Language guide book

Brexit is on it’s way (again) and one of the ‘benefits’ is that the UK will be free to do more business internationally – or so they say. Disclaimer: I am not a fan of Brexit. At this point, I really don’t see many benefits at all to the way we have handled Brexit, the way we are leaving the EU and any aspect of the deals that have been put on the table so far – but I digress, this post is not actually about Brexit.

It’s about us Brits and the fact that we are not great at learning languages. In fact, a recent survey found that 62% of the population only speak English.  The European Union average showed that 56% speak at least one foreign language, 28% speak at least two and 11% speak three or more…

We are the worst.

Of course, there are ways to get around doing the hard work, like using Global Lingo or just hoping that everyone speaks English when you make that international teleconference call. But if you want to meet this brave new world head on, it may help to be a little bit more…prepared?

It’s also a question of style I feel. To be bilingual is to show the world that you’re an international person of the world – you are open to and have experienced other cultures, you may have lived somewhere else or dated someone of another culture, you are interested in communicating with people who are different to you – you just come across as a more rounded, more cultured person.

Not selling it to you?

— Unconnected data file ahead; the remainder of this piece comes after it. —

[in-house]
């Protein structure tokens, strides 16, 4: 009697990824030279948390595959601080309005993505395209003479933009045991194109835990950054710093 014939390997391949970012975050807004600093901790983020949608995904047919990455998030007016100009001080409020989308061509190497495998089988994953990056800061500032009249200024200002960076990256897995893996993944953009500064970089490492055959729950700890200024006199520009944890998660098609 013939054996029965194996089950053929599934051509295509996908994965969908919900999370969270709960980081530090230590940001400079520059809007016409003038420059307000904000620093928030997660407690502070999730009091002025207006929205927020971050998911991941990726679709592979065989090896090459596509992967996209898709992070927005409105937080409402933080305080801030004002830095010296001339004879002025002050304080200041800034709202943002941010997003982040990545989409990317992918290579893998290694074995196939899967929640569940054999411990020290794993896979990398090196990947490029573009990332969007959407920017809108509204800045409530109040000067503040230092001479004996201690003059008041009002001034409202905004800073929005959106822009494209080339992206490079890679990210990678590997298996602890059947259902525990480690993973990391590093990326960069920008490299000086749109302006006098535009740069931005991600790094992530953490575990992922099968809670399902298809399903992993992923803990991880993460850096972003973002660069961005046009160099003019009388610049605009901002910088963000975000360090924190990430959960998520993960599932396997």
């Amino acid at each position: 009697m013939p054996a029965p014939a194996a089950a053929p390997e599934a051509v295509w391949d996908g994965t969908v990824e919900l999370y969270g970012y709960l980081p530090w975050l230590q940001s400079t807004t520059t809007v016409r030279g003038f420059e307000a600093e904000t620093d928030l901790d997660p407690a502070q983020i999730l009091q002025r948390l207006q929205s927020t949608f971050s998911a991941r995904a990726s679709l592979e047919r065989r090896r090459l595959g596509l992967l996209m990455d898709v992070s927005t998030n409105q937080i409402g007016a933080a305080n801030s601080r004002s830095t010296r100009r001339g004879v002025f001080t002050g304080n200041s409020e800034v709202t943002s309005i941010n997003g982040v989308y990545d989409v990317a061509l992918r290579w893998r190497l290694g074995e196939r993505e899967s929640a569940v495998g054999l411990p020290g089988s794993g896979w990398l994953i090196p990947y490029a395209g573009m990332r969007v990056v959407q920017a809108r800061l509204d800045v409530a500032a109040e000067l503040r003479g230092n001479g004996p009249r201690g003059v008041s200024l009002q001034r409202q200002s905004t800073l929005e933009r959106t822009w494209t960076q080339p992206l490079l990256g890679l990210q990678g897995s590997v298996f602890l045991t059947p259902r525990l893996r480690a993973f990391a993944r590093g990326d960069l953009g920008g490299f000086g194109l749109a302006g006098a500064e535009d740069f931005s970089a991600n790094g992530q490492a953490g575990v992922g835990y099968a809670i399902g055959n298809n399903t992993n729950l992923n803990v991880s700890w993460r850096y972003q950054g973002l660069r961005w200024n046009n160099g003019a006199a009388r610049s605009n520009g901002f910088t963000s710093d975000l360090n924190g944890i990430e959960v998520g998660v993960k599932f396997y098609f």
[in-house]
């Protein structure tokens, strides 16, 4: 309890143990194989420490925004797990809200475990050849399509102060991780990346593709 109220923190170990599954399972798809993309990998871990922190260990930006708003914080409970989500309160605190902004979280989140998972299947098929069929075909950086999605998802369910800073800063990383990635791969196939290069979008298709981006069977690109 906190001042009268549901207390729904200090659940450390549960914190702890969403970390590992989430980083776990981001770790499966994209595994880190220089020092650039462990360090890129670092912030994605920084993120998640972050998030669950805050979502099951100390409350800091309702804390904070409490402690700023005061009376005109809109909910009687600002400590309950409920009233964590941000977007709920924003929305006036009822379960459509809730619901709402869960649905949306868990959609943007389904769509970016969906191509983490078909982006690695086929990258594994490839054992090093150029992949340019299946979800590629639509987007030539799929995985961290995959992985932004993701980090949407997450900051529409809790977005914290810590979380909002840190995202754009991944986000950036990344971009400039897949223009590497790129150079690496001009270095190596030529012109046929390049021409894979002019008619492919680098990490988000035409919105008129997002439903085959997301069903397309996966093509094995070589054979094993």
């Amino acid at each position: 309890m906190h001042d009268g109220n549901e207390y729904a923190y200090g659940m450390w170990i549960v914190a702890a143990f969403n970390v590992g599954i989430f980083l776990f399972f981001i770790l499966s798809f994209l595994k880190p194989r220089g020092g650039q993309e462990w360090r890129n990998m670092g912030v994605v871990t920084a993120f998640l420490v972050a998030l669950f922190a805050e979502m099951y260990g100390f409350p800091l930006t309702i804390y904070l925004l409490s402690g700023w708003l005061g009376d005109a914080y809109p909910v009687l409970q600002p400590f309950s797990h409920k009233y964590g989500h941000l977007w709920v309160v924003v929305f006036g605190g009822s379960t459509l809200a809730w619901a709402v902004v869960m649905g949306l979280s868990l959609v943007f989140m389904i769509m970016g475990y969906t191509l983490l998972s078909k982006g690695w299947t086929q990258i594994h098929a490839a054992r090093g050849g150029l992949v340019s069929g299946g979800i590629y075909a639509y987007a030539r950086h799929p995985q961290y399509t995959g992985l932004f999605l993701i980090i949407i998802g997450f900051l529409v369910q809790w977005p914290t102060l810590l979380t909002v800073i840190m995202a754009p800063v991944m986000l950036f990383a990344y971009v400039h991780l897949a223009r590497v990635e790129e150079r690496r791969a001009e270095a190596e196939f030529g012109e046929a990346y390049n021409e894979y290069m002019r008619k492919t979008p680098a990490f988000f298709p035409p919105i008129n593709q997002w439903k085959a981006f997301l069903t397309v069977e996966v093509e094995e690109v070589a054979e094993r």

Well, according to a study published online: ‘To find and keep valuable bilingual workers, employers are willing to pay big. On average, bilingual pay differentials range between 5 and 20 percent per hour more than the position’s base rate.’ Another more recent study published by popular global recruitment site Indeed said: ‘The number of jobs seeking Chinese speakers is up by more than a third since 2016.’ They go on to say: ‘…English is a global language, but that cannot always offset the need for fluent speakers of other languages. While the U.K. market clearly continues to offer many opportunities for those with additional language skills, there is a danger of a shortfall emerging as insufficient supply butts up against rising demand.’

Convinced? If so, it may be time to dust off that language book. Don’t worry, there are some great ways to speed up the language learning process and take the pain out of learning a new dialect. Check out our language hacks below:

Languages on paper tabs


How to learn a language…fast!

  1. Learn a language you will actually get to use: If you can see clear benefits to your business or career by learning a particular language, choose that one – it will motivate you to keep going
  2. Learn some words you can use now: Start to incorporate the odd word into your daily conversation with your family. Yes, it will annoy them but you will learn much quicker this way so it will be worth it
  3. Study in groups: Get yourself into a group and learn with people who are interested in language swapping. Don’t worry if you don’t understand a word of what they are saying, just listening to someone’s intonation will help you with your own pronunciation
  4. Find ways to learn on the go: Find language learning podcasts so you can listen while you work or clean the house
  5. Go abroad: Visit the country of the language you are trying to learn…of course.
  6. Watch TV: This is your excuse to watch Korean dramas and Telenovelas – like you needed an excuse!

Do you have any language learning tips?